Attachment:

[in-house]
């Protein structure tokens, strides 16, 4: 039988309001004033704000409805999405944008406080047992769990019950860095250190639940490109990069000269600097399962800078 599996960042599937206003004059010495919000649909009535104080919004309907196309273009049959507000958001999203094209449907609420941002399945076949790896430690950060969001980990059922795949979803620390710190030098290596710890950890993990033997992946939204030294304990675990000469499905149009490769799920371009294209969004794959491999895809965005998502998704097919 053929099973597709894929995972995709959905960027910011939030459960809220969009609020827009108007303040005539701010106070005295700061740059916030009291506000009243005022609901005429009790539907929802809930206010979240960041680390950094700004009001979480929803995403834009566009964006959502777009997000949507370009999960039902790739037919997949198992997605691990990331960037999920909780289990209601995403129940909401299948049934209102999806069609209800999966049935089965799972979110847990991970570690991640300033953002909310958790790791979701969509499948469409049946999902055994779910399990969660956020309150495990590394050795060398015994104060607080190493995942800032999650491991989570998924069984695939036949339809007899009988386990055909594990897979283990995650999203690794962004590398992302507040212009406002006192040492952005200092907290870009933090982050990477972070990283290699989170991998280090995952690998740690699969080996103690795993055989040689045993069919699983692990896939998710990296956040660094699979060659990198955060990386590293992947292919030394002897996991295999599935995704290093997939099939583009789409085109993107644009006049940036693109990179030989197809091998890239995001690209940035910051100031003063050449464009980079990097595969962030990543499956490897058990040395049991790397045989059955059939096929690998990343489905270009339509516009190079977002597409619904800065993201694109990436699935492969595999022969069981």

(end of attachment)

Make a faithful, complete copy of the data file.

[in-house]
């Protein structure tokens, strides 16, 4: 039988309001004033704000409805999405944008406080047992769990019950860095250190639940490109990069000269600097399962800078 599996960042599937206003004059010495919000649909009535104080919004309907196309273009049959507000958001999203094209449907609420941002399945076949790896430690950060969001980990059922795949979803620390710190030098290596710890950890993990033997992946939204030294304990675990000469499905149009490769799920371009294209969004794959491999895809965005998502998704097919 053929099973597709894929995972995709959905960027910011939030459960809220969009609020827009108007303040005539701010106070005295700061740059916030009291506000009243005022609901005429009790539907929802809930206010979240960041680390950094700004009001979480929803995403834009566009964006959502777009997000949507370009999960039902790739037919997949198992997605691990990331960037999920909780289990209601995403129940909401299948049934209102999806069609209800999966049935089965799972979110847990991970570690991640300033953002909310958790790791979701969509499948469409049946999902055994779910399990969660956020309150495990590394050795060398015994104060607080190493995942800032999650491991989570998924069984695939036949339809007899009988386990055909594990897979283990995650999203690794962004590398992302507040212009406002006192040492952005200092907290870009933090982050990477972070990283290699989170991998280090995952690998740690699969080996103690795993055989040689045993069919699983692990896939998710990296956040660094699979060659990198955060990386590293992947292919030394002897996991295999599935995704290093997939099939583009789409085109993107644009006049940036693109990179030989197809091998890239995001690209940035910051100031003063050449464009980079990097595969962030990543499956490897058990040395049991790397045989059955059939096929690998990343489905270009339509516009190079977002597409619904800065993201694109990436699935492969595999022969069981």